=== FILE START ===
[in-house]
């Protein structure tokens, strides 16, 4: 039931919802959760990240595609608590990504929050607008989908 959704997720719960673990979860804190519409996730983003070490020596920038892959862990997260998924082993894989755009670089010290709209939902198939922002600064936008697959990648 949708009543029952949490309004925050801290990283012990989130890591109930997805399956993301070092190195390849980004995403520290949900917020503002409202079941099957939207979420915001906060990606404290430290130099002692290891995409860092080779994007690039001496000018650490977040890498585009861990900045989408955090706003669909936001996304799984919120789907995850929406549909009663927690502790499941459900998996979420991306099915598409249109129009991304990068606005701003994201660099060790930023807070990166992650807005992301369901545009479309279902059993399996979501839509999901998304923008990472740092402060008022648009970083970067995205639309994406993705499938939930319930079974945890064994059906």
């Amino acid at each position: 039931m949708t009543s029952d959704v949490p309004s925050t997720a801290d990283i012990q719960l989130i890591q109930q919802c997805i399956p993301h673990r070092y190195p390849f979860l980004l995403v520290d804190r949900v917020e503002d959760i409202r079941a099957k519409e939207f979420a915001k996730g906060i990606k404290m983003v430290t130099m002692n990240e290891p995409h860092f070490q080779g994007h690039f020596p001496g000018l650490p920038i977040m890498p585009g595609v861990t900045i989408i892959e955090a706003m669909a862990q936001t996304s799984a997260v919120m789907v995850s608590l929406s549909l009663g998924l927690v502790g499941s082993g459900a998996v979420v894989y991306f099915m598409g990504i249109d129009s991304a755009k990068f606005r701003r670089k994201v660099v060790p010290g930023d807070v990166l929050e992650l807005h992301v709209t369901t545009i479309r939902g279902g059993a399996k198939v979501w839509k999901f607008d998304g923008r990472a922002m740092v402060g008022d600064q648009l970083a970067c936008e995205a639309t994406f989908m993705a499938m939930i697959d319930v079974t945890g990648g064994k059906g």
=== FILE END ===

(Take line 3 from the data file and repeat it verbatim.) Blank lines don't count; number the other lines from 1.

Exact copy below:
């Amino acid at each position: 039931m949708t009543s029952d959704v949490p309004s925050t997720a801290d990283i012990q719960l989130i890591q109930q919802c997805i399956p993301h673990r070092y190195p390849f979860l980004l995403v520290d804190r949900v917020e503002d959760i409202r079941a099957k519409e939207f979420a915001k996730g906060i990606k404290m983003v430290t130099m002692n990240e290891p995409h860092f070490q080779g994007h690039f020596p001496g000018l650490p920038i977040m890498p585009g595609v861990t900045i989408i892959e955090a706003m669909a862990q936001t996304s799984a997260v919120m789907v995850s608590l929406s549909l009663g998924l927690v502790g499941s082993g459900a998996v979420v894989y991306f099915m598409g990504i249109d129009s991304a755009k990068f606005r701003r670089k994201v660099v060790p010290g930023d807070v990166l929050e992650l807005h992301v709209t369901t545009i479309r939902g279902g059993a399996k198939v979501w839509k999901f607008d998304g923008r990472a922002m740092v402060g008022d600064q648009l970083a970067c936008e995205a639309t994406f989908m993705a499938m939930i697959d319930v079974t945890g990648g064994k059906g």